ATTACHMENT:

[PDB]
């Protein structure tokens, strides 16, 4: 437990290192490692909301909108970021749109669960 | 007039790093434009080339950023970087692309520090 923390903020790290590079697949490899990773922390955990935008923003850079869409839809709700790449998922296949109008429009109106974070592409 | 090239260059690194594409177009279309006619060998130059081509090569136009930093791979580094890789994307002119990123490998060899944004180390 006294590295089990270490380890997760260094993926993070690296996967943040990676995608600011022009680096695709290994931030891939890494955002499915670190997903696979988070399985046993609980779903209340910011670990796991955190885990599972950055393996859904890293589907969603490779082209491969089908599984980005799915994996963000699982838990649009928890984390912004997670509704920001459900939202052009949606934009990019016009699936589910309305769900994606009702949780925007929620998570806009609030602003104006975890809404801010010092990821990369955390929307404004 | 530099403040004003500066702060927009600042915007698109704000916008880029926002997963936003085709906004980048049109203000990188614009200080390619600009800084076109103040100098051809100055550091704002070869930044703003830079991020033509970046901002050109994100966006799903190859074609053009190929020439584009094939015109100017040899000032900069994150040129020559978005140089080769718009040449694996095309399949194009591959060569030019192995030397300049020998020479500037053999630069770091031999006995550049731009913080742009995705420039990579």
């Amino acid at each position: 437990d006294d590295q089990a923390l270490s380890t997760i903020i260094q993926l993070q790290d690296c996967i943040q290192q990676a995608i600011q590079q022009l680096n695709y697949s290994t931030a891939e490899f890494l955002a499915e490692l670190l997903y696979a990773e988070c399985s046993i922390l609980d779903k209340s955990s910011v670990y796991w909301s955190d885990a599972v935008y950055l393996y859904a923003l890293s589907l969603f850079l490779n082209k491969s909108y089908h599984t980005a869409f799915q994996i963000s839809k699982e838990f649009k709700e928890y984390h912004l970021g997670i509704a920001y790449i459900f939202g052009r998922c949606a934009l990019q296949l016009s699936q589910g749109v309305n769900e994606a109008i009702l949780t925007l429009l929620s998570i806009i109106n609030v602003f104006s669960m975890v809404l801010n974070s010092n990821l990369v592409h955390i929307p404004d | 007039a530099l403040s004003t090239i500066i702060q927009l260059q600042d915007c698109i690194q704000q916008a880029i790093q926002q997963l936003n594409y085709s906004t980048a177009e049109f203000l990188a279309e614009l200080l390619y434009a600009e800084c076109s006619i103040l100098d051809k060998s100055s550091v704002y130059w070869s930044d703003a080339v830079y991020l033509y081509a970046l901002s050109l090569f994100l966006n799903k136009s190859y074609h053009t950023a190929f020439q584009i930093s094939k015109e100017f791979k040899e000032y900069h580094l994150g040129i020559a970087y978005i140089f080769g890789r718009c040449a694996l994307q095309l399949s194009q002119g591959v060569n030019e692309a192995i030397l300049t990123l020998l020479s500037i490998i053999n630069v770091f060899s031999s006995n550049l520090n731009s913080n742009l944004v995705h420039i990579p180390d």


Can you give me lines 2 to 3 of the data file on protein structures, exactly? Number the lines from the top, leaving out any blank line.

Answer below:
């Protein structure tokens, strides 16, 4: 437990290192490692909301909108970021749109669960 | 007039790093434009080339950023970087692309520090 923390903020790290590079697949490899990773922390955990935008923003850079869409839809709700790449998922296949109008429009109106974070592409 | 090239260059690194594409177009279309006619060998130059081509090569136009930093791979580094890789994307002119990123490998060899944004180390 006294590295089990270490380890997760260094993926993070690296996967943040990676995608600011022009680096695709290994931030891939890494955002499915670190997903696979988070399985046993609980779903209340910011670990796991955190885990599972950055393996859904890293589907969603490779082209491969089908599984980005799915994996963000699982838990649009928890984390912004997670509704920001459900939202052009949606934009990019016009699936589910309305769900994606009702949780925007929620998570806009609030602003104006975890809404801010010092990821990369955390929307404004 | 530099403040004003500066702060927009600042915007698109704000916008880029926002997963936003085709906004980048049109203000990188614009200080390619600009800084076109103040100098051809100055550091704002070869930044703003830079991020033509970046901002050109994100966006799903190859074609053009190929020439584009094939015109100017040899000032900069994150040129020559978005140089080769718009040449694996095309399949194009591959060569030019192995030397300049020998020479500037053999630069770091031999006995550049731009913080742009995705420039990579």
């Amino acid at each position: 437990d006294d590295q089990a923390l270490s380890t997760i903020i260094q993926l993070q790290d690296c996967i943040q290192q990676a995608i600011q590079q022009l680096n695709y697949s290994t931030a891939e490899f890494l955002a499915e490692l670190l997903y696979a990773e988070c399985s046993i922390l609980d779903k209340s955990s910011v670990y796991w909301s955190d885990a599972v935008y950055l393996y859904a923003l890293s589907l969603f850079l490779n082209k491969s909108y089908h599984t980005a869409f799915q994996i963000s839809k699982e838990f649009k709700e928890y984390h912004l970021g997670i509704a920001y790449i459900f939202g052009r998922c949606a934009l990019q296949l016009s699936q589910g749109v309305n769900e994606a109008i009702l949780t925007l429009l929620s998570i806009i109106n609030v602003f104006s669960m975890v809404l801010n974070s010092n990821l990369v592409h955390i929307p404004d | 007039a530099l403040s004003t090239i500066i702060q927009l260059q600042d915007c698109i690194q704000q916008a880029i790093q926002q997963l936003n594409y085709s906004t980048a177009e049109f203000l990188a279309e614009l200080l390619y434009a600009e800084c076109s006619i103040l100098d051809k060998s100055s550091v704002y130059w070869s930044d703003a080339v830079y991020l033509y081509a970046l901002s050109l090569f994100l966006n799903k136009s190859y074609h053009t950023a190929f020439q584009i930093s094939k015109e100017f791979k040899e000032y900069h580094l994150g040129i020559a970087y978005i140089f080769g890789r718009c040449a694996l994307q095309l399949s194009q002119g591959v060569n030019e692309a192995i030397l300049t990123l020998l020479s500037i490998i053999n630069v770091f060899s031999s006995n550049l520090n731009s913080n742009l944004v995705h420039i990579p180390d």